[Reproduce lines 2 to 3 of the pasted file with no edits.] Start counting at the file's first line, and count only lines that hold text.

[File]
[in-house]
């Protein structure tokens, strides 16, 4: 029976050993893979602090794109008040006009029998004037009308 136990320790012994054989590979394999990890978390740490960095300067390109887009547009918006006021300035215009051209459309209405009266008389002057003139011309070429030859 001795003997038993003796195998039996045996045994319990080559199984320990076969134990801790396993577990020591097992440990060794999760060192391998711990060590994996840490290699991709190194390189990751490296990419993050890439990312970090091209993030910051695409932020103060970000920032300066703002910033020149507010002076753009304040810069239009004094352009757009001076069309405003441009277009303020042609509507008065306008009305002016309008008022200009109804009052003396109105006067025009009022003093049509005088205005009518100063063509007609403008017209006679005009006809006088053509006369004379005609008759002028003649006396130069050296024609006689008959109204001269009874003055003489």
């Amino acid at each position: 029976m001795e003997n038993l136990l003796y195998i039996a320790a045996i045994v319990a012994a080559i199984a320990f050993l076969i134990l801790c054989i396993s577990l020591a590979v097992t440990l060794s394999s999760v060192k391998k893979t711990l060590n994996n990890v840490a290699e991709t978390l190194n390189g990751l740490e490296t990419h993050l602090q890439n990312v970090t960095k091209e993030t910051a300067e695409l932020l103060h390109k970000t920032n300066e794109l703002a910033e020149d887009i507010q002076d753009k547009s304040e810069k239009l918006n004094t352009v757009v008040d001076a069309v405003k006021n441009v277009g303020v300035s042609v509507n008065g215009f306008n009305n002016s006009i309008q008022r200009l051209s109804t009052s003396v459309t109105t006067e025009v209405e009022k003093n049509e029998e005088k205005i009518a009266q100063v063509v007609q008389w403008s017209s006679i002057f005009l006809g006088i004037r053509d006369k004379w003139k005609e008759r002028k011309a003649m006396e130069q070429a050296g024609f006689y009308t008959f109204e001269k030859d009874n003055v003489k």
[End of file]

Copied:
């Protein structure tokens, strides 16, 4: 029976050993893979602090794109008040006009029998004037009308 136990320790012994054989590979394999990890978390740490960095300067390109887009547009918006006021300035215009051209459309209405009266008389002057003139011309070429030859 001795003997038993003796195998039996045996045994319990080559199984320990076969134990801790396993577990020591097992440990060794999760060192391998711990060590994996840490290699991709190194390189990751490296990419993050890439990312970090091209993030910051695409932020103060970000920032300066703002910033020149507010002076753009304040810069239009004094352009757009001076069309405003441009277009303020042609509507008065306008009305002016309008008022200009109804009052003396109105006067025009009022003093049509005088205005009518100063063509007609403008017209006679005009006809006088053509006369004379005609008759002028003649006396130069050296024609006689008959109204001269009874003055003489």
């Amino acid at each position: 029976m001795e003997n038993l136990l003796y195998i039996a320790a045996i045994v319990a012994a080559i199984a320990f050993l076969i134990l801790c054989i396993s577990l020591a590979v097992t440990l060794s394999s999760v060192k391998k893979t711990l060590n994996n990890v840490a290699e991709t978390l190194n390189g990751l740490e490296t990419h993050l602090q890439n990312v970090t960095k091209e993030t910051a300067e695409l932020l103060h390109k970000t920032n300066e794109l703002a910033e020149d887009i507010q002076d753009k547009s304040e810069k239009l918006n004094t352009v757009v008040d001076a069309v405003k006021n441009v277009g303020v300035s042609v509507n008065g215009f306008n009305n002016s006009i309008q008022r200009l051209s109804t009052s003396v459309t109105t006067e025009v209405e009022k003093n049509e029998e005088k205005i009518a009266q100063v063509v007609q008389w403008s017209s006679i002057f005009l006809g006088i004037r053509d006369k004379w003139k005609e008759r002028k011309a003649m006396e130069q070429a050296g024609f006689y009308t008959f109204e001269k030859d009874n003055v003489k």